Monday, September 29, 2008

Local production is not necessarily more environmentally sustainable

That’s the conclusion of a recent blurb in Foreign Policy Magazine (not available online). The reason, as was also noted in the NYT last year, is that travel takes up a small percentage (11%) of the total emissions from food production.

This is of course a counter argument to such people as Fred Curtis, who argues for a new field in contrast to ecological economics, which he calls eco-localism. There has also been a huge growth of farmer's markets in the U.S. recently, with undoubtedly many people doing so out of environmental concerns.

When a person faces the choice between eating a locally produced food and one that has traveled from another state or continent, the advantages of local food are not clear cut. Here are three instances when an individual who chooses to focus on consuming local foods is in fact contributing a larger amount of greenhouse gases than if he or she were buying foods imported from another area.

1. Buying local meat could be worse for the environment if the feeds are not local

Producing 1 kg of any kind of meat requires much more than 1 kg of feed, meaning that buying locally produced meat may not be better for the environment if the feed had to be transported. For example, it takes around 7kg of feed to produce 1 kg of beef, while the environmental cost of transporting meat versus feed is not likely to be significantly different (while meat must be refrigerated during transport, the sheer size of the difference of input versus output though still overshadows these differences).

In this case, if the feed is imported from a distance of more than 1/7th the distance a person could have bought the meat from, the effect on the environment is worse. That means a person buying beef in Manhattan from a producer in New York State that uses the most common feeds from the Midwest is in fact impacting the environment more than if they bought the meat from a Midwest producer who uses local feeds.

2. Local meat, even under the best conditions, is still worse than imported fruits and vegetables

In a study of local versus imported food in Washington State, Daniel Morgan, Stephanie Renzi, Richard Cook and Heidi Radenovic found that transporting fruits and vegetables from as far away as New Zealand, Peru and Norway had a significant environmental impact when compared to the impact of local fruits and vegetables, but was 1/20th the environmental impact of eating local fish. Relative to fruits and vegetables the effect is important, but when compared to making locally grown meat, the effect is almost trivial.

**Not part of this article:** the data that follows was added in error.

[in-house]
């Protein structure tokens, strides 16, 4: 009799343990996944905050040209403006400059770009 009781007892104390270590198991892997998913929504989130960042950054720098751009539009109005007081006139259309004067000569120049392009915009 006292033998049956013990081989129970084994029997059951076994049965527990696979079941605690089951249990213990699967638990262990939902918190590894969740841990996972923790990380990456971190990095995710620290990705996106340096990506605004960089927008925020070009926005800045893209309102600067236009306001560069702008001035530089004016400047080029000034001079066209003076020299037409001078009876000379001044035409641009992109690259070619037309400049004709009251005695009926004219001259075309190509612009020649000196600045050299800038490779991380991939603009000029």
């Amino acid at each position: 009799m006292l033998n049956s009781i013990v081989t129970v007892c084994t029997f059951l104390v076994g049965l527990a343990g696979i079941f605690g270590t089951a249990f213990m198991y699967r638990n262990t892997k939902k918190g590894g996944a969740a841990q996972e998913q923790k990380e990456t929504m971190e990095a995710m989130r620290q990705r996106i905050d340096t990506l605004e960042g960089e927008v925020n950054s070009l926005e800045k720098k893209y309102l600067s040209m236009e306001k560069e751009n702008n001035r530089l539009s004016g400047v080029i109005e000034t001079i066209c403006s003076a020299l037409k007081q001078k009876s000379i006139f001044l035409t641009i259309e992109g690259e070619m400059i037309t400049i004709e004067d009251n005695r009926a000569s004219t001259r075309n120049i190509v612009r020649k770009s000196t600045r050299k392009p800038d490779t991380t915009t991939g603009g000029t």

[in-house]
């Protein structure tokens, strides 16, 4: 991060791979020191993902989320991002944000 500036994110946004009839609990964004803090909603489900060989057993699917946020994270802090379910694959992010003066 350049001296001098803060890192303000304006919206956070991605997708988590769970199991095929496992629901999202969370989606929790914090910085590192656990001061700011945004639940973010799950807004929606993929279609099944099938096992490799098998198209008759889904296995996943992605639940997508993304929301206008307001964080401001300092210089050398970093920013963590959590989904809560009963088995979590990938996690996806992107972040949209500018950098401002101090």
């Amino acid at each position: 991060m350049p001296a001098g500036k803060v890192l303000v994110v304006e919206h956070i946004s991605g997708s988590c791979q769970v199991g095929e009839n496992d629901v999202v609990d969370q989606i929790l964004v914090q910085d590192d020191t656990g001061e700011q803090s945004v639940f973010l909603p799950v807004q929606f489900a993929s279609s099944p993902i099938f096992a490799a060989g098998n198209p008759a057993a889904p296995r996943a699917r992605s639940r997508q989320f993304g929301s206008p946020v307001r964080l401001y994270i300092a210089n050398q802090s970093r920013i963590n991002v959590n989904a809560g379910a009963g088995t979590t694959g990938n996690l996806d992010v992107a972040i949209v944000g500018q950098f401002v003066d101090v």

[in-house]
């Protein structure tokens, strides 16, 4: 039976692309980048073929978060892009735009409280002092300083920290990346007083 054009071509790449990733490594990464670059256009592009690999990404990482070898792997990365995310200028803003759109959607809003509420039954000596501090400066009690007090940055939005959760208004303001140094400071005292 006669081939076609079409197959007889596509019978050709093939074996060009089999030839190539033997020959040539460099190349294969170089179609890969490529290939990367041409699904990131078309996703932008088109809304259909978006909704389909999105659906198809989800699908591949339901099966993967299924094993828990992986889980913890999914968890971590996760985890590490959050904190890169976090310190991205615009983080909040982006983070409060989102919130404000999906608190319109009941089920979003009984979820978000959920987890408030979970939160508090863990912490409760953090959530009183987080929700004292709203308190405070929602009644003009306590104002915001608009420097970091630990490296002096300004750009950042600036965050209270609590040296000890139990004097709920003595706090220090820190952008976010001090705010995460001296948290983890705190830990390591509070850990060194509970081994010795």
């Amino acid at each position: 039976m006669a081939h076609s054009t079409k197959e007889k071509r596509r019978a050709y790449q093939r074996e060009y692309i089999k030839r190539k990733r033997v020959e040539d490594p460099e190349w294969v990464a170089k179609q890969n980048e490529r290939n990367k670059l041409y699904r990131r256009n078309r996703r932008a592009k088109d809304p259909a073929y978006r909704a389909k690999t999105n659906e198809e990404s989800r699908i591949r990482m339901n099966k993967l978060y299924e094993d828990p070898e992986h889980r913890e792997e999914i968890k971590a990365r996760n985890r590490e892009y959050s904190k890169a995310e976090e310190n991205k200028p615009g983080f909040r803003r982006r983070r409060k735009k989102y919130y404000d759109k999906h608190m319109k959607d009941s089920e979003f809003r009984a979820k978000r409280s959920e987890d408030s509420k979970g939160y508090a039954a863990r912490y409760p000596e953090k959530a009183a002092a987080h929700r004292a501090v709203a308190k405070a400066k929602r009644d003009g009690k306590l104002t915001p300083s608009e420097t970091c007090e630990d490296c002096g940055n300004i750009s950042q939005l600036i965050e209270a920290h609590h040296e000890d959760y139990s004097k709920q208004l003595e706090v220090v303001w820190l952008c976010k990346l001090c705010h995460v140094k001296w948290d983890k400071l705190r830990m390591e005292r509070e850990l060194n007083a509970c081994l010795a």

3. Which is better, efficiently produced fruit from another continent, or inefficiently produced local fruit?

It’s not always clear. An example of when it’s a bad idea to eat local comes from Lincoln University in New Zealand, who studied the environmental impact of lamb raised in New Zealand and Britain. They find that, even with the huge impact of transporting the lamb, New Zealand is so efficient at producing feeds for the animals that its better to get it flown in.

Morgan et al. are the only ones that I am aware of to look at this question for vegetables. They found that 1/4 pounds of asparagus grown in Yakima, Washington requires 38 grams of CO2 equivalent, while the same amount of asparagus grown in Ica, Peru produces only 17 grams of CO2 equivalent. Transport between the two locations produces 31 grams of CO2 equivalent. While it is still better to buy the locally grown asparagus, the difference in the environmental effect has decreased significantly as the Peruvian asparagus is so much more efficiently produced than Washington asparagus. Given the right conditions then, it is likely that a locally produced food produces more greenhouse gas emissions than an imported food.

What to do?

The answer to all of these dilemma's is well known to economists: internalize the cost of environmental externalities. The reason people would ever buy an environmentally inefficient food is that the true cost of shipping - that is, the economic plus environmental cost of shipping - is not realized by the shipping company. If the full cost was properly internalized, the market would correctly determine who is truly the most efficient producer, both economically and environmentally.

You can also decrease your consumption of environmentally damaging foods, especially meat.


Scarlett Lion said...

Hi Nathan,

Haven't seen you in Uganda for awhile so it's good to see you online at least.

This argument is very interesting - though I wonder, let's assume that buying local produce ups in the average income of a community (which may or may not be true, but sounds like it should be, though I guess economics are often counter-intuitive), then wouldn't all those people who have benefited economically in turn be able to make better/more environmental decisions even if the cost is higher?

Liam de los Reyes said...


Does this study look at the effects of government subsidies on increasing efficiency? If more environmentally-friendly methods are more expensive, do large agribusiness have a head start receiving subsidies from national governments? Or is this directly the result of economies of scale?

Also, how many Midwest meat-producers actually use local feed? That information may be in the study but I have yet to read it. I'd be interested to see a map of primary corn/feed production and primary cattle production.